"To a certain extent, we have become a mainstream bank," said East West Chief Executive Dominic Ng, noting that 60 percent of his commercial banking business is non-Chinese. "But in some quarters, especially in the public government and non-profit sectors, we're still considered a niche bank and we lose opportunities because of that."
Chinese-American banks played a key role in the establishment of the city's ethnic banking sector, growing along with Los Angeles' Chinatown and the Chinese neighborhoods in the San Gabriel Valley that their loans helped develop.
Three years before the U.S. Immigration Act of 1965 opened the door to a wave of Chinese migration from Hong Kong and Taiwan, Cathay Bank, the region's first Chinese-American bank, was formed to serve the Chinatown community.
East West Bank opened its doors as a savings bank in 1973, but the Chinese banking community really didn't begin to take off until the mid 1980s, when the National Association of Chinese-American Bankers was formed to raise the profile and reputation of ethnic Chinese banks, particularly in Southern California.
"For a long time, we felt that ethnic Chinese banks weren't being treated as well as they could, by the public, by the banking industry and by the regulators in particular," said David Woo, a Los Angeles attorney who has represented Chinese American banks for 30 years. "So a group of us sat down in the mid-1980s and realized something had to be done to get more financial institutions into the Chinese community."
The association also drummed up investor interest in launching new banks, which coincided with a wave of Chinese investment in the Los Angeles area and the United States in the late 1980s.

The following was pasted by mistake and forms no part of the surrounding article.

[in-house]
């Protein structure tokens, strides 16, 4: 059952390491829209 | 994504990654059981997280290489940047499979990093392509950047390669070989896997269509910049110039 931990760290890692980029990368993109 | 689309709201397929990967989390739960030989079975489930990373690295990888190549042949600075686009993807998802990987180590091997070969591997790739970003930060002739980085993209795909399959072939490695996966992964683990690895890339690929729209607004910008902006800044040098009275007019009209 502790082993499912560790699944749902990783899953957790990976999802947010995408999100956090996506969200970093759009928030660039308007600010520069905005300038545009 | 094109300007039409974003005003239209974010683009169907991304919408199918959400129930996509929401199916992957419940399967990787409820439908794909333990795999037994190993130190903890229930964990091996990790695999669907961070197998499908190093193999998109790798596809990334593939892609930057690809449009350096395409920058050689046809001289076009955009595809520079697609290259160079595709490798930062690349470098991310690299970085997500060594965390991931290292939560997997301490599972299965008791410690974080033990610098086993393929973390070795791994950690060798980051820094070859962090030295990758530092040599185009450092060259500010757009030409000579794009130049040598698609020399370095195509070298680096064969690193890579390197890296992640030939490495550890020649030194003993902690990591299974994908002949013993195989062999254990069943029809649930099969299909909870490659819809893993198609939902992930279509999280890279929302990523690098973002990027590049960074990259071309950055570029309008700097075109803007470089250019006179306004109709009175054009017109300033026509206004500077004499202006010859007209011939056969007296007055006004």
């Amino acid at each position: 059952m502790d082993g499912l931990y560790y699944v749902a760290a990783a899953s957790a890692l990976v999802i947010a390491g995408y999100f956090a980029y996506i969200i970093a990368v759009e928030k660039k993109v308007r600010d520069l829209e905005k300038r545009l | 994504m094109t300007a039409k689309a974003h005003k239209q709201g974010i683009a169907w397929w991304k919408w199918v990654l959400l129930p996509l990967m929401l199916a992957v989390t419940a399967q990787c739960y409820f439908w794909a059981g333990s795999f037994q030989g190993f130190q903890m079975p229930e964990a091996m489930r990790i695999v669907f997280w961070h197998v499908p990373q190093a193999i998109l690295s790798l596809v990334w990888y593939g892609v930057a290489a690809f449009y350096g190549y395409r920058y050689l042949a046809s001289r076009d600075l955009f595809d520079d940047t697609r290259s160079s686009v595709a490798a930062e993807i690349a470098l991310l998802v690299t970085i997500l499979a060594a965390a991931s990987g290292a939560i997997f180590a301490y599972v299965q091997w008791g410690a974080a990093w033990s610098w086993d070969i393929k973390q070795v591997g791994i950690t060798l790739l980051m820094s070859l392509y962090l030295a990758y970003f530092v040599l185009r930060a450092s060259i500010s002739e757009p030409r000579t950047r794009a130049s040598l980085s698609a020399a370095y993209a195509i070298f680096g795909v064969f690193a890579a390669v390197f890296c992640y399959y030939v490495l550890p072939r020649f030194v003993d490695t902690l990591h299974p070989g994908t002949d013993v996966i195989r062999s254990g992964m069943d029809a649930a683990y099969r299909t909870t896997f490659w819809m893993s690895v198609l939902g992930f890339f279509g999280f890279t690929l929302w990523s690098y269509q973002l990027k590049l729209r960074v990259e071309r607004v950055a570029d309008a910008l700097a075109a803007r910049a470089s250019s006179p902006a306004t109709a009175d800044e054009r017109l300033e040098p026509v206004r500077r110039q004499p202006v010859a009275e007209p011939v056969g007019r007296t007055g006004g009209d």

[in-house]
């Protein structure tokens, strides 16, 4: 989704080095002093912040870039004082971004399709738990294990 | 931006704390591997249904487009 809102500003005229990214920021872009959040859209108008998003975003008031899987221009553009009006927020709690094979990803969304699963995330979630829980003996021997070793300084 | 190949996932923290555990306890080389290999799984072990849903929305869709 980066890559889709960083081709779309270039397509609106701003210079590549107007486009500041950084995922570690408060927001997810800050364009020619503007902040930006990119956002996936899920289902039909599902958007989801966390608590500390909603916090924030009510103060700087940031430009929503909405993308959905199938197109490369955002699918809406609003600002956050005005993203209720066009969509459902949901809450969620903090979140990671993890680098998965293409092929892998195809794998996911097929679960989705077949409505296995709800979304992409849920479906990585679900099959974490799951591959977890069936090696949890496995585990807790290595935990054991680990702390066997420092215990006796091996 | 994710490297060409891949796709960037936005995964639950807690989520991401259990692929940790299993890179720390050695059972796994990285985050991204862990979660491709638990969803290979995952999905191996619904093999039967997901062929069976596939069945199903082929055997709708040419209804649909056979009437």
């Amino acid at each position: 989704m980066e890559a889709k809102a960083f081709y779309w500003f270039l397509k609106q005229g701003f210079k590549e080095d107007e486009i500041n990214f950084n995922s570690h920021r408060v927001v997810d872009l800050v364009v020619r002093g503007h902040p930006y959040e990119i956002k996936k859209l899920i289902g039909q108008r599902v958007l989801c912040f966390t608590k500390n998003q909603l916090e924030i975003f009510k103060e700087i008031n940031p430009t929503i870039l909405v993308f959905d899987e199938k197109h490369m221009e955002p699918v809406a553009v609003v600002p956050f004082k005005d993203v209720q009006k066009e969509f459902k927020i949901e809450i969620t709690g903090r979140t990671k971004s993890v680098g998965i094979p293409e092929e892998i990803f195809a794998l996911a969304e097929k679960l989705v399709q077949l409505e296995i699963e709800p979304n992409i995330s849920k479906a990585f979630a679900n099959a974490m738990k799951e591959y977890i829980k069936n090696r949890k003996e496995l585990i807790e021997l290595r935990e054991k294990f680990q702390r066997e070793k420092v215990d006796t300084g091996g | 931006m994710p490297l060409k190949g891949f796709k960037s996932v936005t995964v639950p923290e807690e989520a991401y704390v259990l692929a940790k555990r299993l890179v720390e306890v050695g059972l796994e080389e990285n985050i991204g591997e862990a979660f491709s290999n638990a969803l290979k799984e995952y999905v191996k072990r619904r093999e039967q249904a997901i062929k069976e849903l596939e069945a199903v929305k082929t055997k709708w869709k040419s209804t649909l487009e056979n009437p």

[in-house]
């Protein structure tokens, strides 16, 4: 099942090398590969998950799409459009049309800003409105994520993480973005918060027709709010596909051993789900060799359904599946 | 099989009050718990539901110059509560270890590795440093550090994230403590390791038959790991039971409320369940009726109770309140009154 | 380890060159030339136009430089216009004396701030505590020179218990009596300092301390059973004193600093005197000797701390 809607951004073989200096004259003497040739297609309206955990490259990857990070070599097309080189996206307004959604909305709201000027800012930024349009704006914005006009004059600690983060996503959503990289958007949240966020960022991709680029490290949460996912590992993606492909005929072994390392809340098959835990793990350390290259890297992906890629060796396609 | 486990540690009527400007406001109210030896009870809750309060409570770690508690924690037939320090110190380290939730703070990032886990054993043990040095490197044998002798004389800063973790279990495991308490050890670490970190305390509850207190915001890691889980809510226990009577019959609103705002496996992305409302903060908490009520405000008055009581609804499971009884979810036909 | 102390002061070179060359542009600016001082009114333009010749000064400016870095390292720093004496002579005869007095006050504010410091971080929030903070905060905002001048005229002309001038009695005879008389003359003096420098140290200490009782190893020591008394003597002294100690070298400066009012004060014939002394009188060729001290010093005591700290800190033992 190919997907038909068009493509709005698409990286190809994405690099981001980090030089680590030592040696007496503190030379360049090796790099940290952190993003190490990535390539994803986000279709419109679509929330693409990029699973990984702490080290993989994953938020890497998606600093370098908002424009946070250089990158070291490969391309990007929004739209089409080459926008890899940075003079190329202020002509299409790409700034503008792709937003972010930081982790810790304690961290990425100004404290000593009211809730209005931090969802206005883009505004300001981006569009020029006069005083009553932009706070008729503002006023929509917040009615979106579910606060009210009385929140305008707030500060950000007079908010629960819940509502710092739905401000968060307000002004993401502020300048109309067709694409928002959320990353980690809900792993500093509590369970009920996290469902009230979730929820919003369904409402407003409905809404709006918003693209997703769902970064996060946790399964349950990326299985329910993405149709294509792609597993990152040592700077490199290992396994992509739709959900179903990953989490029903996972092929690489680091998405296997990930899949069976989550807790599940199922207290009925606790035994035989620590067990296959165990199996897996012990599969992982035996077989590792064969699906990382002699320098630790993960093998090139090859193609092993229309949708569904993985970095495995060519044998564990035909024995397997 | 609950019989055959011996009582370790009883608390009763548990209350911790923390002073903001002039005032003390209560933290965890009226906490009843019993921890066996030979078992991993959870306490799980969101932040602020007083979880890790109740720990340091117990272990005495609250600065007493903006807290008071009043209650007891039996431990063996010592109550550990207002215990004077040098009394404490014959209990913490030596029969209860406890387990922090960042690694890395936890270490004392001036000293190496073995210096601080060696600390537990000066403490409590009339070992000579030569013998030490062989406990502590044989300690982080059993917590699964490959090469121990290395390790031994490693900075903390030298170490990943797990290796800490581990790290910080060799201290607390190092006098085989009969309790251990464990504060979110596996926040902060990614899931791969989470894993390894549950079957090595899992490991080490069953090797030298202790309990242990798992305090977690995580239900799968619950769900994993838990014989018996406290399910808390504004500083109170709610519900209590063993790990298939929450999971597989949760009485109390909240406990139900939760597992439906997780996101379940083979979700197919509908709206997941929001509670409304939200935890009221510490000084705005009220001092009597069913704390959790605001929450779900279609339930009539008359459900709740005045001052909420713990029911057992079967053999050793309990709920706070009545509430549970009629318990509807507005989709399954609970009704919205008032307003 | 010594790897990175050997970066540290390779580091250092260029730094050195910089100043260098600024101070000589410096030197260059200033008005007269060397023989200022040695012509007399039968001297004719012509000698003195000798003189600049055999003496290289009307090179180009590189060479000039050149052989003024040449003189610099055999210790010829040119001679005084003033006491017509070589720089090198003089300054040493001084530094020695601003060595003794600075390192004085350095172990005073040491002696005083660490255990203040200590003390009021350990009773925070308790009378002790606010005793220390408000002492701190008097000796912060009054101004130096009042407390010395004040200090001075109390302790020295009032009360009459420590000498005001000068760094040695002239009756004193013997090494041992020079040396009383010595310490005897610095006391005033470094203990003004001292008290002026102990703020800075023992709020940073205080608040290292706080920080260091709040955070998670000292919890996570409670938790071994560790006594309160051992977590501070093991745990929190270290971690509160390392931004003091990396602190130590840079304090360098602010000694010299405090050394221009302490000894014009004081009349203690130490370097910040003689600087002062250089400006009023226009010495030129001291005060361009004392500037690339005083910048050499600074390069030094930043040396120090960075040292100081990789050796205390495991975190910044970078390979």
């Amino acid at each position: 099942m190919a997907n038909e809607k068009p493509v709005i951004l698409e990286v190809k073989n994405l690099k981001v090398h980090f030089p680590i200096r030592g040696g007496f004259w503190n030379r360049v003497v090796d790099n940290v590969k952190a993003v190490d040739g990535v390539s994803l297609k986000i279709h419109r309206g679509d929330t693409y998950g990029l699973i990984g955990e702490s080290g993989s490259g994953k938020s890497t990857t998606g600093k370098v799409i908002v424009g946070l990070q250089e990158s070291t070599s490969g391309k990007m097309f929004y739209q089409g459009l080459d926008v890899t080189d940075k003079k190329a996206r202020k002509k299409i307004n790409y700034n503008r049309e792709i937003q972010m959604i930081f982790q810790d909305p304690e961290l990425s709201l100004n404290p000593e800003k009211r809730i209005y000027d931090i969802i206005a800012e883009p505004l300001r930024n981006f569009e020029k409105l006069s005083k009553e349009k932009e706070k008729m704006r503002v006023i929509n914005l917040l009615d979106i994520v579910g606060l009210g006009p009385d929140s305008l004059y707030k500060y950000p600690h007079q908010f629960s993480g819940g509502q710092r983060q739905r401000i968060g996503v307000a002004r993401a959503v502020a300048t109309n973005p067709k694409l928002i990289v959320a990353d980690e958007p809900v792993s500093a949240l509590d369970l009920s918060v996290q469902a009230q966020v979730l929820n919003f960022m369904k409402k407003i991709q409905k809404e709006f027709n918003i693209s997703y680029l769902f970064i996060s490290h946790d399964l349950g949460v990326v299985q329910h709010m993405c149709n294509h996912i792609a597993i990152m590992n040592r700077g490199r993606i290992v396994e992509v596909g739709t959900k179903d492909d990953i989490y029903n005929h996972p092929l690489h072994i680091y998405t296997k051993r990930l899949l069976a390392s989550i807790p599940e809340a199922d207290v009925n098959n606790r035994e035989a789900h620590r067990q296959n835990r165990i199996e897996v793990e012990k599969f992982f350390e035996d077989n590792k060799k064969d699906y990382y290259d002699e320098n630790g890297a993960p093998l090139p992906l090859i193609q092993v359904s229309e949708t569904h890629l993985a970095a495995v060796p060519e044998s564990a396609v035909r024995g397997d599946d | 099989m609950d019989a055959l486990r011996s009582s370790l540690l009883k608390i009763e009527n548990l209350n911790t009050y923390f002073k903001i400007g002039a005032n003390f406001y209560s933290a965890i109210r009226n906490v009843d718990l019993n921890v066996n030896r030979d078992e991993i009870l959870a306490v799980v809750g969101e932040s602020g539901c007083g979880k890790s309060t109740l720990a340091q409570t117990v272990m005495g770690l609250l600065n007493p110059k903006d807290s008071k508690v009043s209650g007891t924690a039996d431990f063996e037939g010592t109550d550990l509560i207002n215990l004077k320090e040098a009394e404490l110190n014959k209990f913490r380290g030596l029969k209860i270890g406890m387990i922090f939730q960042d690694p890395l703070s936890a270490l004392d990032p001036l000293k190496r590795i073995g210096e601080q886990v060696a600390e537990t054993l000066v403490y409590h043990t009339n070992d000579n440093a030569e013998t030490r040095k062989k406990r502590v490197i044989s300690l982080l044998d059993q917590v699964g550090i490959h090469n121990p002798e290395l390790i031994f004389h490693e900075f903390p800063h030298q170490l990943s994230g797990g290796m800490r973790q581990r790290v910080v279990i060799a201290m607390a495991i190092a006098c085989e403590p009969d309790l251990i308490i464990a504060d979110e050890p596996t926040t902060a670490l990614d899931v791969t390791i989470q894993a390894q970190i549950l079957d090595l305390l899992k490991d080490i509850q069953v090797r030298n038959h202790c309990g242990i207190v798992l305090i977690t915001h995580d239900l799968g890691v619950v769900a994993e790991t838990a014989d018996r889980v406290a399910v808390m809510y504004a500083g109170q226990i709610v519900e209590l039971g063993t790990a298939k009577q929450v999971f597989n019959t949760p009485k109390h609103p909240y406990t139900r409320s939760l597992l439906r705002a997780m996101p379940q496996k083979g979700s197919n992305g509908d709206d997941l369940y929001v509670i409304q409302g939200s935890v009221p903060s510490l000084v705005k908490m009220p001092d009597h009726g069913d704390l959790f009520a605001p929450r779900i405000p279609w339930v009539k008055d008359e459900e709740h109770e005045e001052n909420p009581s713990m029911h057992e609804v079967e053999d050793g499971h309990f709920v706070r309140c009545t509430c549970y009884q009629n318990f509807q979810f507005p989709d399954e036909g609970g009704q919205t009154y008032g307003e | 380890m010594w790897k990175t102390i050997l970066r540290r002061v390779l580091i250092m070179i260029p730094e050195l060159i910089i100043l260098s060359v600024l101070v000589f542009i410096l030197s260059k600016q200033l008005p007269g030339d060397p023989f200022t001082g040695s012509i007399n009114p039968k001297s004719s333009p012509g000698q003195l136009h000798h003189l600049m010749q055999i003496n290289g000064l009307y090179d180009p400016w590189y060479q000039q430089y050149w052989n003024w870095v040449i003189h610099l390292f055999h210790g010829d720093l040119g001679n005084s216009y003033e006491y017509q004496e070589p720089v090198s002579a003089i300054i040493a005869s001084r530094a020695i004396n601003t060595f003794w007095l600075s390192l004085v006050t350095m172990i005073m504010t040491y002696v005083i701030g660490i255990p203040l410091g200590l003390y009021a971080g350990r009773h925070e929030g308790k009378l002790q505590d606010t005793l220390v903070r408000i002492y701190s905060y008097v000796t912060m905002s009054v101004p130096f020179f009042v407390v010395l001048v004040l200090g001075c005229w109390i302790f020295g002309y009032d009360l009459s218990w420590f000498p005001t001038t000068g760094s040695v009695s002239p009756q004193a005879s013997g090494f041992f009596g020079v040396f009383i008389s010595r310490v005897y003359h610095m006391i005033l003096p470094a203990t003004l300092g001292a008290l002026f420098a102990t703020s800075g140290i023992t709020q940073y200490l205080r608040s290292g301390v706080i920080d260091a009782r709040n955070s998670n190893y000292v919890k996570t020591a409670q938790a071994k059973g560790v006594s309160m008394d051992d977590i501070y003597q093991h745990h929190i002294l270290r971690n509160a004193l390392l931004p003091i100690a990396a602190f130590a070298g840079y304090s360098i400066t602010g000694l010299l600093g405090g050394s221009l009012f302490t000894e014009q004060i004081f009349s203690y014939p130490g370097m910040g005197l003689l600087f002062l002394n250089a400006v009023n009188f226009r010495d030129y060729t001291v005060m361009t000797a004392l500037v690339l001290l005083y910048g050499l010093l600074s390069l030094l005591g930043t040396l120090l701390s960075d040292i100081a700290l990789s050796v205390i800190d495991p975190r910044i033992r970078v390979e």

Longtime Koreatown business leader George Chey recalls it wasn't always easy in the early days either in the Korean community. For example, until the 1980s, Korean immigrants largely had turned to the local operations of Korea's state-owned Korea Exchange Bank, which was happy to take the deposits of immigrants, but tight-fisted when it came to small business loans.
Now chairman of Pan International Realty Inc., Chey was involved in several failed attempts to launch a local bank in the 1960s and '70s before Hanmi Bank launched with $5.5 million in its vaults in 1982. Now Hanmi Financial Corp., the bank has $3.6 billion in assets.
"The past efforts failed because not enough experience, not enough capital," said Chey, who served as Hanmi's chairman for years and retired from the board in May. "It took until 1980, when Chung Won Hun (the longtime president of Korea Exchange Bank) retired and said, 'Well, George, try again and I will help you.'"
Hanmi now competes with several locally owned and operated Korean-American banks, in addition to the U.S. operations of mainland Korean banks.